Thursday, August 20, 2009

Student as Hunter/Farmer

Yesterday I posted a Tweet considering using the metaphor of hunter or farmer for the student. @lauradoggett responded "Stephen Covey uses the metaphor of school as farm- very powerful. There are no shortcuts to deep learning." Based on Laura's response I did some additional research and found that Covey makes the argument that in school real learning often doesn't occur because students cram for their exams at the last moment. On a farm, however, there is no cramming. Every seed and animal must be nurtured to the fullest extent or they don't develop and produce to their potential. According to Covey, schools should ideally be treated as farms.

My main point in wanting to compare students to hunters or farmers is because I want students to be seen as the key actors. Hunters must chase their prey just as in an ideal educational setting students would chase knowledge. (Students cannot simply be spoonfed or the information won't be as meaningful to them.) After hunters catch their prey they use it in a variety of ways (sometimes the prey is put on the wall, other times it is barbecued, other times it is roasted). Similarly, after students acquire information they should use it in a variety of ways.

Though I unfortunately think that some people will be turned off the hunter metaphor, the farmer metaphor seems to neat and orderly to me. Learning is not a neat and orderly process. Instead it is the process of following clues from one point to another, just as hunters, and hunting dogs, often follow the scent of the quarry.

By the way, this idea is not meant to be fully fleshed out. It started as a Twitter reply to @lauradoggett and then I realzied that I could never convey a meaningful message on this topic in 140 characters or less.

Tuesday, August 11, 2009

GM's New Unveiling

Yesterday I was invited to participate in a General Motors event for consumers. The event started at the GM Tech Center in Warran, MI. We then moved across the street where we watched pilot assembly of the new Volt, an electric car that can get up to 40 miles on one charge and 300 miles on a single tank of gasoline, giving it a total distance of 340 miles. Later in the day, we visited the GM Proving Grounds in Milford, Michigan. While at the Proving Grounds I had the opportunity to drive in a Volt. The New York Times is running an article on the Volt today entitled, "G.M. Says Volt will Get Triple-Digit City Mileage."

1. Bob Lutz, Vice Chairman of GM, explained that GM has been developing innovative, green friendly cars, for years. One of their largest problems is getting the word out to the public. If you could advise GM on three successful strategies to most effectively get the word out to the general public at the beginning of the Twenty First Century what would you advise? Why?

2. Bob Lutz explained that the federal government does not want to control GM operations, as a socialist government might. Instead the government simply wants to get its money back that it invested in GM. Based on your knowledge of the GM bailout, do you think that Mr. Lutz is correct? Why or why not?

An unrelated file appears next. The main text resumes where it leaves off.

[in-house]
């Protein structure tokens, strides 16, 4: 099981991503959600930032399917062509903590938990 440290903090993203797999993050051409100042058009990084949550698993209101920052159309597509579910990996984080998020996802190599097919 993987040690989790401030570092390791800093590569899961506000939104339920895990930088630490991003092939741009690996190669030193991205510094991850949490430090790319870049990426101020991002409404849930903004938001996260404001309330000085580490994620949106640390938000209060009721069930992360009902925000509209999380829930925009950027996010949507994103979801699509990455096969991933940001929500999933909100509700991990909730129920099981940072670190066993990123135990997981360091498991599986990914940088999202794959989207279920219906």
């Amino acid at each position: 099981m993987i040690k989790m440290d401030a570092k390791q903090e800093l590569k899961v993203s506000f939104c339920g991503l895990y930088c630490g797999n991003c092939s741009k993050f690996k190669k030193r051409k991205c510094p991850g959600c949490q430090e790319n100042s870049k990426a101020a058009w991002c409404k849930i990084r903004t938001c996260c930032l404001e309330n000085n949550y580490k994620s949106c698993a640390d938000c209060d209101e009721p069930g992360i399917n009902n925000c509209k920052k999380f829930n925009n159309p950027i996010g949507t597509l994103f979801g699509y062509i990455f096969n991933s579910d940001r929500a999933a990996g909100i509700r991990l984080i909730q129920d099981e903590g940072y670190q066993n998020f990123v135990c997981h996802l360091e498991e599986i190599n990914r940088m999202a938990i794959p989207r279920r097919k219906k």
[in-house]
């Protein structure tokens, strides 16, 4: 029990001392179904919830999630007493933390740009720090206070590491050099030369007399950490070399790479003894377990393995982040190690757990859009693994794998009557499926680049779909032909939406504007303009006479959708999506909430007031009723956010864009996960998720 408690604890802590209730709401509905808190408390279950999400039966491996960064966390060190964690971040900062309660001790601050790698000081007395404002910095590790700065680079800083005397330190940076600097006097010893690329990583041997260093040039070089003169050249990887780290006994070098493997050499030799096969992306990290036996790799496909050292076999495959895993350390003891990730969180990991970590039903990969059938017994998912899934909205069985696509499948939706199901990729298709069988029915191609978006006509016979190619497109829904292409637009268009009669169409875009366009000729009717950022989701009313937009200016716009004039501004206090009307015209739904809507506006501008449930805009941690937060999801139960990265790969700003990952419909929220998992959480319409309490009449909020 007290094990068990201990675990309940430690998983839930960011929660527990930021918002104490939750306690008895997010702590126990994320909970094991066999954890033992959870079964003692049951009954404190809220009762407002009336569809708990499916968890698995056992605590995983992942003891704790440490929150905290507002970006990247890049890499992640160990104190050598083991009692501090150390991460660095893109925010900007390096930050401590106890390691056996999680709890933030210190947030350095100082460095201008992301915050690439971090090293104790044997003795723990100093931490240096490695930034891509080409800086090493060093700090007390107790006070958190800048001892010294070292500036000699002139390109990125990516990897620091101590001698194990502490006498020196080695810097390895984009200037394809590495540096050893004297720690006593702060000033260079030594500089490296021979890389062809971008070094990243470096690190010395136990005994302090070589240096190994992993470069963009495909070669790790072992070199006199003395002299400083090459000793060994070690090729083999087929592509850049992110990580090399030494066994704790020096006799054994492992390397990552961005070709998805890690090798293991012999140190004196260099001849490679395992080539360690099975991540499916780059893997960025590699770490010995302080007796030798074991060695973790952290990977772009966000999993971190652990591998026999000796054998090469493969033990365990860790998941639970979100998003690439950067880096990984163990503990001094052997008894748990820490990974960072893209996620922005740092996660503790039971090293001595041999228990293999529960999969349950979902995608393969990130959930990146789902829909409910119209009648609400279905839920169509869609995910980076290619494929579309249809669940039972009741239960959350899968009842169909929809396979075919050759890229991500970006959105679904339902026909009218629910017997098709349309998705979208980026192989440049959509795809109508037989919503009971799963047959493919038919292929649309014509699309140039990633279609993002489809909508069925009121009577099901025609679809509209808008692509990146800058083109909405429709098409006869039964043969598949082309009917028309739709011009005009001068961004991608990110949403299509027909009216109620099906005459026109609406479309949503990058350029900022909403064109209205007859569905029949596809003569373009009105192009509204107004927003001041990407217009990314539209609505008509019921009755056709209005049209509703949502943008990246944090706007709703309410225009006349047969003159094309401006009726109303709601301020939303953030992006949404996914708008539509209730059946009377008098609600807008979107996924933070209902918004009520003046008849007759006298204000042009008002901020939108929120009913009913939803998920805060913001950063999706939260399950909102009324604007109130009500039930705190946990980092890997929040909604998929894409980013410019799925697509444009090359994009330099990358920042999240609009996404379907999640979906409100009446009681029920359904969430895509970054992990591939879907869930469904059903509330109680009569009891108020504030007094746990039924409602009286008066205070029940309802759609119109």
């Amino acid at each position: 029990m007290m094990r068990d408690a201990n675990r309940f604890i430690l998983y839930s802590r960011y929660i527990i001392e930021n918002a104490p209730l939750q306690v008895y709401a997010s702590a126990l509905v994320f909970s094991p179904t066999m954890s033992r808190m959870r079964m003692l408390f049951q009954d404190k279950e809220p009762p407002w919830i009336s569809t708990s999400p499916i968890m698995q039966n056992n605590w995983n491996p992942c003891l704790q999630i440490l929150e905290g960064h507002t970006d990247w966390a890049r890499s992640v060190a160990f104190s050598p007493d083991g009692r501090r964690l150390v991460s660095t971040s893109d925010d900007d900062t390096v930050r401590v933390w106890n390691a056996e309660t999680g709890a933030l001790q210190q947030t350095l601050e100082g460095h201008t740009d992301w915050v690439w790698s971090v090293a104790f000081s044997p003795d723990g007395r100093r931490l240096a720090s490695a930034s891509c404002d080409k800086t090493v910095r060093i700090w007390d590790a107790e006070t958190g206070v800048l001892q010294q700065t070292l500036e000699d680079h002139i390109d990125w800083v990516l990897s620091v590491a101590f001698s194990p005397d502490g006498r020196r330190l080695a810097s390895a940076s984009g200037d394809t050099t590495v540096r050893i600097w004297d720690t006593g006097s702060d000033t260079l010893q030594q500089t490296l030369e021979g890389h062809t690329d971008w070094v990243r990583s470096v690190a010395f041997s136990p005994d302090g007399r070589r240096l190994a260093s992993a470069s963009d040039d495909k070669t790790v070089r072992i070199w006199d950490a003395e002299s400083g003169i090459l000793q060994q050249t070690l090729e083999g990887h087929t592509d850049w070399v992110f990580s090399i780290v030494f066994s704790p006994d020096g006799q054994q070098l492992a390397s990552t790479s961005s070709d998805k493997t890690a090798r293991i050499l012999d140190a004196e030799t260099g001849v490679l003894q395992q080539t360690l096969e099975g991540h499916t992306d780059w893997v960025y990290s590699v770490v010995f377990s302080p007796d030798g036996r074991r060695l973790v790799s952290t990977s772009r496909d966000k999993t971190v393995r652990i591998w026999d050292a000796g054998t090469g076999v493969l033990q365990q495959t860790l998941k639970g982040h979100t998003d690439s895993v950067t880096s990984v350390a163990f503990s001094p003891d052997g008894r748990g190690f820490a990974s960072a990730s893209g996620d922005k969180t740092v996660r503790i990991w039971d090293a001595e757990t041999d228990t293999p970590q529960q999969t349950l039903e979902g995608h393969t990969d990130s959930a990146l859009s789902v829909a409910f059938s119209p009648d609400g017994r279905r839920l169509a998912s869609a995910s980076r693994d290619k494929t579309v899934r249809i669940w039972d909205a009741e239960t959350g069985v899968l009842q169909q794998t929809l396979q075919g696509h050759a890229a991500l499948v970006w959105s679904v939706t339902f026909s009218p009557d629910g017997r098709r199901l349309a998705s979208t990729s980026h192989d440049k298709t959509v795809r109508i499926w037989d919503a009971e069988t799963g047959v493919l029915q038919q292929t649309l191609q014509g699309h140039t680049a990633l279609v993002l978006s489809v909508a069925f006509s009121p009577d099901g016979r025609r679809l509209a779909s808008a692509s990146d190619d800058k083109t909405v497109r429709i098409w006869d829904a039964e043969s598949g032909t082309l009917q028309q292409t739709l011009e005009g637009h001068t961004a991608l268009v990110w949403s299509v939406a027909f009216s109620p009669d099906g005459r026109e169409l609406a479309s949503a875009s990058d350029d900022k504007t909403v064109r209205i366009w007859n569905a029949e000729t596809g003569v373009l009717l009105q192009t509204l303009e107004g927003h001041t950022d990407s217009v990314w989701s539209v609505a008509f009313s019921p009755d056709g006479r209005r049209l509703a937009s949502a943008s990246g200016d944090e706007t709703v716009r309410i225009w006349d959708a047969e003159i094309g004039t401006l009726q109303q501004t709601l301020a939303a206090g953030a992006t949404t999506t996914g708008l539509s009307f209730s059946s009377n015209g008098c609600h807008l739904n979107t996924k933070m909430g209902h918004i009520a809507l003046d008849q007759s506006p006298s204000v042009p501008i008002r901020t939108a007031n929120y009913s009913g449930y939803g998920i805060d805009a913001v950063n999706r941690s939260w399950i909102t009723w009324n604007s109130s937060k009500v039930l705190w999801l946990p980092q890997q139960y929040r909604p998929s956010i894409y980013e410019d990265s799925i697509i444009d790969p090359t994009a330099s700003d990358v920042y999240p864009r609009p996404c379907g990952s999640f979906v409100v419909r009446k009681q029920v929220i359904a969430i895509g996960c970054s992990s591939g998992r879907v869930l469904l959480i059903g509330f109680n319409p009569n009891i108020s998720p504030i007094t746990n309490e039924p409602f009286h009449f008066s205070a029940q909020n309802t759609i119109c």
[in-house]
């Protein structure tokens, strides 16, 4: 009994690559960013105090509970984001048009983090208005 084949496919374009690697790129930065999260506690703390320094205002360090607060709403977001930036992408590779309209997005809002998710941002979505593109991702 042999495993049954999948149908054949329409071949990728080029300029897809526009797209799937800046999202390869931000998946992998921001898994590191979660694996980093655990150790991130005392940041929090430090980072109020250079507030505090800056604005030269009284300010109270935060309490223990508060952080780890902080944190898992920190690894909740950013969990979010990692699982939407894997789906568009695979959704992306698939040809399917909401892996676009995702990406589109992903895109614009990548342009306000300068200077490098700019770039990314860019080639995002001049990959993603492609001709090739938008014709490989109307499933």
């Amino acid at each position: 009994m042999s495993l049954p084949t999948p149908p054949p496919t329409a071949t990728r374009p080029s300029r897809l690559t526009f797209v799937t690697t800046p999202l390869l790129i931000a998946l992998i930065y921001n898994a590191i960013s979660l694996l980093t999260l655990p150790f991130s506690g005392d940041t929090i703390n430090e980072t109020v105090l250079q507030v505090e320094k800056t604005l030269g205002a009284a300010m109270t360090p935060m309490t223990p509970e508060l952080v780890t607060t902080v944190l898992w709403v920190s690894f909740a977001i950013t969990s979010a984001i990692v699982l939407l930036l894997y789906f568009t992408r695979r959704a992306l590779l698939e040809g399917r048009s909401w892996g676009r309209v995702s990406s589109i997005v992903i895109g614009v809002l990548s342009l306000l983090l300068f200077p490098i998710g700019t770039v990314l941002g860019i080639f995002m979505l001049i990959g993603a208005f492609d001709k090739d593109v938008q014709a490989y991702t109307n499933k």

3. In the introduction to this blog post, I explained the information that I learned about the Volt, yesterday. The information contained in the linked article contains some discrepancies. What can we learn about the written word from the differences in these two accounts? Is it really ever possible to verify the accuracy of written/spoken words? Why or why not? What questions would you ask in an attempt to verify accuracy?

4. What three industries do you think that it is most important to learn about in order to understand the United States economy? Why these specific industries?

Friday, August 7, 2009

Fewer People Laid Off

The New York Times is running an article entitled, "247,000 Jobs Lost in July; Rate Falls Slightly to 9.4%." The article states, "Although businesses are expected to keep cutting jobs through the rest of the year, the Labor Department’s latest figures offered some faint signs that the sinking job market was approaching bottom."

Perhaps there's some faint signs of hope in a macro-sense but from a micro-perspective it still hurts to be unemployed. Karen Triplett, 61 of Atlanta said, "I’m beyond down to basics...My daughter’s tried to help me. My son has given me money. But what I can’t do, I can’t do.”

1. Is it easier to look at the economy from a macro perspective or a micro perspective? What does the word easier, even mean?

2. What do you think is the single most powerful thing that you can say to somebody who is down on thier economic luck? Why is this powerful?

3. If you had $1 Billon to spend to improve the economy, what would you do with the money? Do you think that you could make a different with $1 Billion? Why or why not?

4. Do you think that the U.S. economy is ever going to return to its previous heights? Why or why not? If you believe that it will return, how long will it take? Why will it take this amount of time?